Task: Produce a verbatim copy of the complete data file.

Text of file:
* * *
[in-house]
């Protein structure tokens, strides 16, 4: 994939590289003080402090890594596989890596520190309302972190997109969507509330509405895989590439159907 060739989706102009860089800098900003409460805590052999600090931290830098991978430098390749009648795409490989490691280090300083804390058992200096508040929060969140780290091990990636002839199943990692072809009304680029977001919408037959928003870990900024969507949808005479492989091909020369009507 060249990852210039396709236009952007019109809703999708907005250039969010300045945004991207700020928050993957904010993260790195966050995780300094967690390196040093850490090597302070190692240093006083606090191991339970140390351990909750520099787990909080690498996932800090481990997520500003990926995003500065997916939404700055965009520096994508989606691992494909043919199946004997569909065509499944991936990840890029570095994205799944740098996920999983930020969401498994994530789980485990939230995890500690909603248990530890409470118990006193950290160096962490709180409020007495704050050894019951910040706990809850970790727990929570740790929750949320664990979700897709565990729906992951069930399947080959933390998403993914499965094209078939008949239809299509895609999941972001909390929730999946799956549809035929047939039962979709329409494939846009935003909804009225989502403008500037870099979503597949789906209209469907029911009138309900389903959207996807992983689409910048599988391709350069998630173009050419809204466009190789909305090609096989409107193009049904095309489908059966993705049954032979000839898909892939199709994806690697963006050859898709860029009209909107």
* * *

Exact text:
[in-house]
């Protein structure tokens, strides 16, 4: 994939590289003080402090890594596989890596520190309302972190997109969507509330509405895989590439159907 060739989706102009860089800098900003409460805590052999600090931290830098991978430098390749009648795409490989490691280090300083804390058992200096508040929060969140780290091990990636002839199943990692072809009304680029977001919408037959928003870990900024969507949808005479492989091909020369009507 060249990852210039396709236009952007019109809703999708907005250039969010300045945004991207700020928050993957904010993260790195966050995780300094967690390196040093850490090597302070190692240093006083606090191991339970140390351990909750520099787990909080690498996932800090481990997520500003990926995003500065997916939404700055965009520096994508989606691992494909043919199946004997569909065509499944991936990840890029570095994205799944740098996920999983930020969401498994994530789980485990939230995890500690909603248990530890409470118990006193950290160096962490709180409020007495704050050894019951910040706990809850970790727990929570740790929750949320664990979700897709565990729906992951069930399947080959933390998403993914499965094209078939008949239809299509895609999941972001909390929730999946799956549809035929047939039962979709329409494939846009935003909804009225989502403008500037870099979503597949789906209209469907029911009138309900389903959207996807992983689409910048599988391709350069998630173009050419809204466009190789909305090609096989409107193009049904095309489908059966993705049954032979000839898909892939199709994806690697963006050859898709860029009209909107």